Punk Rock and Web API Styles: Differentiate and Accept
"Everything flows; nothing stands still." - Heraclitus
Mainstream culture and subculture have a give-and-take relationship. Strong opinions are formed on both sides as cultural ideas shift between the underground and the commonplace. Let's explore this as it pertains to Web APIs, but first, we'll illustrate this pattern with a more popular example: punk music.
A Brief History of Punk
Punk music was born in the mid-1970s. Bands such as Detroit's MC5 and The Stooges were a gateway between the declining garage rock genre and a new style of music that would come to be known as punk.
You can follow the stream of influence to the turn of the century: The Ramones, Black Flag, Operation Ivy, NOFX. While varying in style and performance, these bands shared a common thread in DIY ethic and reckless abandon. More than just music, punk became a thriving subculture in the United States and around the world. image: layoutsparks.com
By the 1990s, a branch of punk known as "pop punk" began to inflitrate the mainstream. Pop punk is considered a fusion music genre, combining elements of pop and punk into a single style of music. Bands such as Green Day and Blink-182 saturated the airwaves. Fitting under the umbrella of "alternative rock," these bands received far greater reach and acceptance than most of their predecessors.
REST and the State of Web APIs
Music is just one example of this pattern in cultural appropriation. Another can be seen today in the evolution of Web APIs.
REST stands for Representational State Transfer. The term was coined in 2000 by Roy Fielding in his doctoral dissertation. REST is an architectural style that highlights a series of constraints for building loosely coupled client-server systems to span decades. It promotes independent evolution for both clients and servers and was born from the architectural success of the World Wide Web.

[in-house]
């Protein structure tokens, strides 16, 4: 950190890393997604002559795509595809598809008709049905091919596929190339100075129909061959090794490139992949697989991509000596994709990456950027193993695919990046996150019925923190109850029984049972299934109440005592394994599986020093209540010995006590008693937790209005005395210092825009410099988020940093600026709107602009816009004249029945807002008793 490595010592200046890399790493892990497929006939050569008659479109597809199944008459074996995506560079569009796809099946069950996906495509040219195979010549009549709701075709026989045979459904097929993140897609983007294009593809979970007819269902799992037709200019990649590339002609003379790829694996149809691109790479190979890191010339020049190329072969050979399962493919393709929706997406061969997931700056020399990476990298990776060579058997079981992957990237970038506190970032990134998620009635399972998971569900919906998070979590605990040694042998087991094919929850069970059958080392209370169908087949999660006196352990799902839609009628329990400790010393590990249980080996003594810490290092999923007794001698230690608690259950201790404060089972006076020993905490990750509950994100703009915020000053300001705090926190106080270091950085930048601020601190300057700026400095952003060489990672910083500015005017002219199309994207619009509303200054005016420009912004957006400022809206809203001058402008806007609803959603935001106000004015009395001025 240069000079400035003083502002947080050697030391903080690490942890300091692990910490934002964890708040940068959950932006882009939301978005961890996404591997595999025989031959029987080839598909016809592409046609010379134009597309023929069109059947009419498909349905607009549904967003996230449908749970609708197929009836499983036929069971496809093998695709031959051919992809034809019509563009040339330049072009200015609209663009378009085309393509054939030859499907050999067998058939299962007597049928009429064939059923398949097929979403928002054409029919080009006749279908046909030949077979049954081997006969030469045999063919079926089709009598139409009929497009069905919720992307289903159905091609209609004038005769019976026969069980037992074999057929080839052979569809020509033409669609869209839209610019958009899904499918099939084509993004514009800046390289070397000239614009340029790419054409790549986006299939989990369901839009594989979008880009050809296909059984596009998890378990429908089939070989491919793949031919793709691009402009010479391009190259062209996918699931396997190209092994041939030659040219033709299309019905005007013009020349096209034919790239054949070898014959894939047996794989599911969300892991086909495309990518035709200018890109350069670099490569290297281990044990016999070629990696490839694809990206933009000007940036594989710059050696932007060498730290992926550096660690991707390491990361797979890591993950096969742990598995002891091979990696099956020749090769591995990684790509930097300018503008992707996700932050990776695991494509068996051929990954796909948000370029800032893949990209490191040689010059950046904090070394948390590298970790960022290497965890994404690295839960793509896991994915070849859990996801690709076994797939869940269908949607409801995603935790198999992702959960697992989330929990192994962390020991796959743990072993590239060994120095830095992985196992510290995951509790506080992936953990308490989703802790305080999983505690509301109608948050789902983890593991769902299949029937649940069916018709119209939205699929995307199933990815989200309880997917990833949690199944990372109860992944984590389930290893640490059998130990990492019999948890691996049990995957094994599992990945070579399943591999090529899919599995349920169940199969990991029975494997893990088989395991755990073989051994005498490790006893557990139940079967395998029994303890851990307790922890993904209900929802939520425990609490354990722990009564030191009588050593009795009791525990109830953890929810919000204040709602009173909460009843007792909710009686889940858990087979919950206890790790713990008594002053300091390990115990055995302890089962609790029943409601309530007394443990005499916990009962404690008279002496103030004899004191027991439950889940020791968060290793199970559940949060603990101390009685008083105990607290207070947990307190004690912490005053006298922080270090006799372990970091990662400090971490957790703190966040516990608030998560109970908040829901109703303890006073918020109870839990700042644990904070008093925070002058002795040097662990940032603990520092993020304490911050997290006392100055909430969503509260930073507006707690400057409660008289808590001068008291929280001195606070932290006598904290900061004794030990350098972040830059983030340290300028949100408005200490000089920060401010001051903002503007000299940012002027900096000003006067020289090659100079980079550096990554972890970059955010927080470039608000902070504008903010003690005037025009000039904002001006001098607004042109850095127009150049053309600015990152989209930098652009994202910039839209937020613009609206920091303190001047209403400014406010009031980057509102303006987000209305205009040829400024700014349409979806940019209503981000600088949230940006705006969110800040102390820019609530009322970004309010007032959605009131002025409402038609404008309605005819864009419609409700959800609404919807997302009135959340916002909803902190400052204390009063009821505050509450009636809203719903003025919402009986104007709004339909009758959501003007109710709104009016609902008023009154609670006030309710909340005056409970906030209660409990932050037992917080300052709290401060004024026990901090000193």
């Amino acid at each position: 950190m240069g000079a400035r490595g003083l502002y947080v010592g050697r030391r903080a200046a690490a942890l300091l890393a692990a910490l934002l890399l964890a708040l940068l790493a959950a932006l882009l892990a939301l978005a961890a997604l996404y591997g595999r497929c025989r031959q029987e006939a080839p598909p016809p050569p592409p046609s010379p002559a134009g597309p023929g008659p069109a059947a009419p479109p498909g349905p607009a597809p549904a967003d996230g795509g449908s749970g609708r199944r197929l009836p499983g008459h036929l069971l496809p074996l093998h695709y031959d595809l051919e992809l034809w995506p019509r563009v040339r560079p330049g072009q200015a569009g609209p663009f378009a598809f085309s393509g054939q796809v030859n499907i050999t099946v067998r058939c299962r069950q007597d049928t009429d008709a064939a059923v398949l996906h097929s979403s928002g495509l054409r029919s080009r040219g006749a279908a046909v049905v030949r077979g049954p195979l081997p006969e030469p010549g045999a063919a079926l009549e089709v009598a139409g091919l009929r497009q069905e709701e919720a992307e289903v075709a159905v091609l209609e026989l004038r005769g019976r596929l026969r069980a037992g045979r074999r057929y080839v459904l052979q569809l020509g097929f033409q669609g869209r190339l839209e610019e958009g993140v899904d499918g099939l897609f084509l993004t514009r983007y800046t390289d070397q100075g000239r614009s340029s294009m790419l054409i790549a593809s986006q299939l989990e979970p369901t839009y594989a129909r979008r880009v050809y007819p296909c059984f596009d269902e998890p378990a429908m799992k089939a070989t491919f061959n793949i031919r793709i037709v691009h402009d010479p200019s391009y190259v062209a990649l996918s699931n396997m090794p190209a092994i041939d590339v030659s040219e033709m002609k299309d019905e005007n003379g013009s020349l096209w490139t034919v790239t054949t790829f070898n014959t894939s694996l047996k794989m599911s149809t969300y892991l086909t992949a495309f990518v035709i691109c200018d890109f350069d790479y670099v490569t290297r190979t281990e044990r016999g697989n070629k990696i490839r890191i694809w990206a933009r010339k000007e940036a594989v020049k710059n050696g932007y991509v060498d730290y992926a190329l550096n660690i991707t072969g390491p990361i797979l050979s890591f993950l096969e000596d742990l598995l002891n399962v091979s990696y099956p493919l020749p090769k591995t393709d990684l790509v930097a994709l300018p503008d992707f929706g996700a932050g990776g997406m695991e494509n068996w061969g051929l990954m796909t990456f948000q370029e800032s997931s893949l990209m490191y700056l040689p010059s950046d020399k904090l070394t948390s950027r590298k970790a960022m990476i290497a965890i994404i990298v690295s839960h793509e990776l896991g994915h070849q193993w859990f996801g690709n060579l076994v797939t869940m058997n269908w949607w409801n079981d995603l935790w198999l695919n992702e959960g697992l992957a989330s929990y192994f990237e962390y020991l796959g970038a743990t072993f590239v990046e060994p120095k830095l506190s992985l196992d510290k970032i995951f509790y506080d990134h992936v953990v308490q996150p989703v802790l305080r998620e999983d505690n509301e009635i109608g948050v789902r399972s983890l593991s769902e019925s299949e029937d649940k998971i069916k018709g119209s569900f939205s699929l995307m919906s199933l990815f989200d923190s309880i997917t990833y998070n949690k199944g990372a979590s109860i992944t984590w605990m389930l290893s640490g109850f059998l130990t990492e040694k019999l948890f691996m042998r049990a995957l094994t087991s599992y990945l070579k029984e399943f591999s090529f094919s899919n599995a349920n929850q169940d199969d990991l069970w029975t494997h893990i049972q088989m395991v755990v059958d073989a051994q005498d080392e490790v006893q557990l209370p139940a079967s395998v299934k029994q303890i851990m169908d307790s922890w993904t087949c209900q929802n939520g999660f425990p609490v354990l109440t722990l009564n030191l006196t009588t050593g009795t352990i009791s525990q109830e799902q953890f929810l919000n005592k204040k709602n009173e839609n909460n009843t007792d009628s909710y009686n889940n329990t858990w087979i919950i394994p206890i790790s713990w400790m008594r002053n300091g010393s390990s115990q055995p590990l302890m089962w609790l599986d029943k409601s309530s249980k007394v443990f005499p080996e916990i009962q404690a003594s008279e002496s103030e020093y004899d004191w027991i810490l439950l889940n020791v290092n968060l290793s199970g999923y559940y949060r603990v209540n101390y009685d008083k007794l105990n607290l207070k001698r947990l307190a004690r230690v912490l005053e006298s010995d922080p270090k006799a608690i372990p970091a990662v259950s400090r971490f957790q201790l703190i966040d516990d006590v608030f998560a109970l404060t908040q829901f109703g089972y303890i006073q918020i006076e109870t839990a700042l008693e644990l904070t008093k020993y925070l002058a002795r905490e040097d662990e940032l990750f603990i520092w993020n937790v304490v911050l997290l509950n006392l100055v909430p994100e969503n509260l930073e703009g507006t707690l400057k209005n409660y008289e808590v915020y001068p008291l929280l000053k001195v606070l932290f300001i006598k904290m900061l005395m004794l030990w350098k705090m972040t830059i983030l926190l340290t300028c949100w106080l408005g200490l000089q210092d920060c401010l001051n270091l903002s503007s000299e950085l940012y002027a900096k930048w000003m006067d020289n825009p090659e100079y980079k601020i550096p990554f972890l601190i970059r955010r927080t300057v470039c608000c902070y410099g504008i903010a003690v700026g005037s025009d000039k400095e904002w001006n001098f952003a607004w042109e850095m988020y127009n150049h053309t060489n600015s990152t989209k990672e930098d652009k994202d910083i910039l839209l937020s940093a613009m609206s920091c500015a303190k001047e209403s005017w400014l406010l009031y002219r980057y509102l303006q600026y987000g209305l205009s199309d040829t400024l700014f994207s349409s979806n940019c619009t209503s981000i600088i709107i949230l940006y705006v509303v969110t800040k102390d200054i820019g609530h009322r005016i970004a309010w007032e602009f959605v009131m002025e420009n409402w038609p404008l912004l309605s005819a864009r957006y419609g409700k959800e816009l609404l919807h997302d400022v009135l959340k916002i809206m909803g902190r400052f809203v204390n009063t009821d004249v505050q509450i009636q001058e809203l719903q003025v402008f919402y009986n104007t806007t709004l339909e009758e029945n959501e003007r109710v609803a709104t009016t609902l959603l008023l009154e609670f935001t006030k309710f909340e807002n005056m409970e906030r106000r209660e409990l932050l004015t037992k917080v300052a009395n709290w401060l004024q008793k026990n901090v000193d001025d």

In the world of Web APIs, a subculture of smart, passionate people formed around REST. While some have different opinions, their approaches share similarities:
- Use HTTP as a base protocol.
- Be hypermedia-driven. Let messages from the server guide clients to their goals.
- Implement patterns for distributed systems that stand the test of time.
REST is not a standard; it's a style. As a result of this and a spike in popularity, a branch of REST has emerged. This "pop REST" style is a fusion of traditional REST and alternative techniques. The approach:
- Use HTTP as a base protocol.
- Implement patterns for distributed systems that are easy for developers to adopt.
- Drive the application with clean, readable URIs.
Instead of driving application state with hypermedia messages, "pop REST" relies on clean, documented URI structures to assist developers in building client applications. Though distinctly different from traditional REST, it is this interpretation that has made its way into the mainstream.
Differentiate But Accept
For the many people who had never been exposed to punk music prior to the rise of pop-punk fame, the phrase "punk music" took on a totally different meaning. REST has gone down a similar path.
Much like old school punk and pop-punk, message-driven and URI-driven REST variations can co-exist. The Web API community has enough space for it all.
Going forward, it's up to us to collaborate as a community, document these differences, analyze design trade-offs, and offer guidance.
Regardless of experience in this arena, fresh thoughts are valuable. Check out the API Craft group for interesting API discussion, and maybe you can lead the trends. Voice your strong opinions along with a touch of DIY ethic and reckless abandon. Together, we are building the future. "Hey! Ho! Let's go!"